Choreographer William Forsythe pushes USC Kaufman students to think on their feet
Performing without structured choreography, students must illustrate a dance discussion through improvisation at Visions and Voices event
“Fall for Forsythe,” a month-long celebration of renowned choreographer and USC Kaufman School of Dance faculty member William Forsythe, is underway.
It began Sept. 29 with “Focus Forsythe: The Choreographer’s Process,” a USC Visions and Voices event — the first show to be presented in the Glorya Kaufman International Dance Center’s Performance Studio.
In four sessions over two days, 21 USC Kaufman BFA students joined Forsythe on stage in a presentation characterized by improvisation.
Christopher Roman, who has collaborated with Forsythe for decades, assisted the staging, in which each dancer talked about the transformation of ballet and illustrated Forsythe’s instructions with his or her own approach according to individual skill set. The demonstrations, which included explorations with speed changes, group and individual performances, as well as other styles of dance, demonstrated distinctive aspects of Forsythe’s style.
“We recognize the value of traditional classical ballet training,” Forsythe said. “But we don’t see why it can’t continue developing. There’s no reason why its history has to stop in the past.”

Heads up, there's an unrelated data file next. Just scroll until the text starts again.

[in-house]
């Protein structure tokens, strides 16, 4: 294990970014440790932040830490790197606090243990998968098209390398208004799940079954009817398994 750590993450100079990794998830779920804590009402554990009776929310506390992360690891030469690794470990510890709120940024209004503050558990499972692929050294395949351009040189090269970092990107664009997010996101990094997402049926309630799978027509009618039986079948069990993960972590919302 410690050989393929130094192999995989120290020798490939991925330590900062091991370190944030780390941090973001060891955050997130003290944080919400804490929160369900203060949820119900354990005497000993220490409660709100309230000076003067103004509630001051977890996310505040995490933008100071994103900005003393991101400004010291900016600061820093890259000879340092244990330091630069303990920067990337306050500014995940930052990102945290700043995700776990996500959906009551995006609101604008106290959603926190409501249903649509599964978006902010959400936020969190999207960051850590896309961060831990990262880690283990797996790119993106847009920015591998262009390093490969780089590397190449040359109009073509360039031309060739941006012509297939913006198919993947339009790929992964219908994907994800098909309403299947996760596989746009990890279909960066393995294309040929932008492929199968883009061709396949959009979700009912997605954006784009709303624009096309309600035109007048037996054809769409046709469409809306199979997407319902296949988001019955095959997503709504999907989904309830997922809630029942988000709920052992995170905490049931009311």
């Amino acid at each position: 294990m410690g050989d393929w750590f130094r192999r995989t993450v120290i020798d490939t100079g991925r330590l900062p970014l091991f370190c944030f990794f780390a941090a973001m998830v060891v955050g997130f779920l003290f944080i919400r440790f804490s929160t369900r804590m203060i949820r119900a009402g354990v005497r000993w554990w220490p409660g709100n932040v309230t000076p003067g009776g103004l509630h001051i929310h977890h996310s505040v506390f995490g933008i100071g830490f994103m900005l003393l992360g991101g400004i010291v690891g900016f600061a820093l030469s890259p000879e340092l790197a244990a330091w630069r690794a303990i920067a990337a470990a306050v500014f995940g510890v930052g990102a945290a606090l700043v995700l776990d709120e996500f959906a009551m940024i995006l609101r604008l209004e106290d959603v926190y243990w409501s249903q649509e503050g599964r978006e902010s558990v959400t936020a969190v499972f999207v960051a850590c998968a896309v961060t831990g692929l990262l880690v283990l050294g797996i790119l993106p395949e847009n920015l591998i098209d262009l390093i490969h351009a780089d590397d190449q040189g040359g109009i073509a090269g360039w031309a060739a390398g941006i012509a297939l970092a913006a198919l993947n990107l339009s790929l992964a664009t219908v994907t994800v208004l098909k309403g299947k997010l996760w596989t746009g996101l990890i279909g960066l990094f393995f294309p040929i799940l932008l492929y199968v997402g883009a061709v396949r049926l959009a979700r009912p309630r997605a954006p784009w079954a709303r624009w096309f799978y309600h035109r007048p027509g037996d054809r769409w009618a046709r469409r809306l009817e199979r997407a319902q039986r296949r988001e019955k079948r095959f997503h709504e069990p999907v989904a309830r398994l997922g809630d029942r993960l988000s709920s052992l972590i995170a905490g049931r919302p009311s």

Breaking down ballet
With its vibrant mix of discussion and dance demonstration, “Focus Forsythe” was a chance to experience how the core elements of ballet can adapt into alternative forms. Each student emphasized the role of different body parts in dance: While one dancer demonstrated the dynamics of the feet within a movement, another zeroed in on the flexibility of the hips as others performed counterpoint, focusing on geometry and balance. The experiments included variations modified with aspects of house, hip-hop and classical music, along with many others.
“I didn’t know what to expect,” said Robbin Shahani, who attended the performance. “I thought we were going to see the traditional work in progress presentation, but now I know that Forsythe’s work is exploratory and intellectual.”
Without structured choreography, students were challenged to illustrate the discussion through improvisation, which, as Forsythe puts it, is “real-time composition.” The students’ individual interpretations of Forsythe’s concepts, in addition to the unplanned selection of divergent beats, provided a dynamic experience for the audience.
By exploring the structural elements of ballet, “Focus Forsythe” displayed the thought and research behind the choreographer’s work.
“I used to think ballet was too elegant, slow and a little boring,” said business student Ilyas Basoz, who takes a ballroom dance course at USC Kaufman. “But it was fascinating to see it applied to other styles and to understand the elements that come to play when developing a choreography.”
More stories about: Dance